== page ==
Another challenge for textbook publishers is the proliferation of alternative distribution channels, Peterson said. He indicated that the supply side of the business is changing dramatically. No longer are students a captive audience for the campus bookstore. They can choose between multiple online retailers, including some that rent books to students. In fact, he noted that rentals will hasten the move to all-digital textbooks. “We have to make sure the digital platforms are compelling,” he said.
John C. Kotz, an emeritus chemistry professor at the State University of New York, Oneonta, and author of a leading general chemistry text, agreed with Peterson that the current model necessitates constant revision of books and noted that new editions focus on new pedagogy and the integration of technological innovations. He predicted that a hybrid combining simpler text with cutting-edge technology will dominate the next generation of chemistry “textbooks.”
Textbooks of the future will also reflect new curricula, such as a course being developed by Michael W. Klymkowsky of the University of Colorado, Boulder, and Melanie M. Cooper of Clemson University. They are collaborating on a curriculum called Chemistry, Life, the Universe & Everything (CLUE) that focuses on conceptual understanding rather than memorization of facts (C&EN, Sept. 13, page 48).
The CLUE curricular materials include a text and separate websites for students and instructors. The book, intended to be less than half the length of conventional textbooks, follows a narrative thread that asks how students can move from an understanding of atomic structure to an understanding of complex structures, such as biological systems. The developers are explicitly addressing the fact that much of what is taught in chemistry is counterintuitive, Klymkowsky said. The pedagogical approach is meant to elicit student thinking about concepts and to make them consider and explain their assumptions. Based on research into student thinking about the underlying concepts and skills needed to master chemistry, it will rely heavily on Web-based tools that will respond to students.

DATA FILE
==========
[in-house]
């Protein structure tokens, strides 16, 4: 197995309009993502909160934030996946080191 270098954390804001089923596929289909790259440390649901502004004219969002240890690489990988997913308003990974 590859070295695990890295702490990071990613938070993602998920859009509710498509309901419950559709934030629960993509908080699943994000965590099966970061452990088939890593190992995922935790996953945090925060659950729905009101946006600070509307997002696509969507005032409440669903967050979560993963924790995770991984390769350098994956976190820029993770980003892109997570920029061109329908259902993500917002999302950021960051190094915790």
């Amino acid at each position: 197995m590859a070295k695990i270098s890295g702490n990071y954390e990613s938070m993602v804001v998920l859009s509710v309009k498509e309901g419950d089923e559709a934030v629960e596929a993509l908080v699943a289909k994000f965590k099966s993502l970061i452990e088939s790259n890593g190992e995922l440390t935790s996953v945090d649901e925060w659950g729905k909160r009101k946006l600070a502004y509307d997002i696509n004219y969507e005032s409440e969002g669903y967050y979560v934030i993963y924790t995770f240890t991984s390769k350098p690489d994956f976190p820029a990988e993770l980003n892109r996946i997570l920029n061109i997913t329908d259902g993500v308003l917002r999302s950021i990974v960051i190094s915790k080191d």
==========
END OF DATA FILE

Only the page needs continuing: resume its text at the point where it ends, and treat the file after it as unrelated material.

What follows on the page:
Robert A. Pribush, a chemistry professor at Butler University, in Indianapolis, recently asked his students to rate and rank the importance of a list of 20 items involved in chemistry courses. The students’ top-ranked item was online graded homework assignments with immediate feedback. The instructor and in-class lecture ranked second and third. And the textbook was farther down the list but still in the top half, at number eight. Pribush interpreted the results to mean that students want immediate assessment and immediate help but still appreciate a well-written textbook.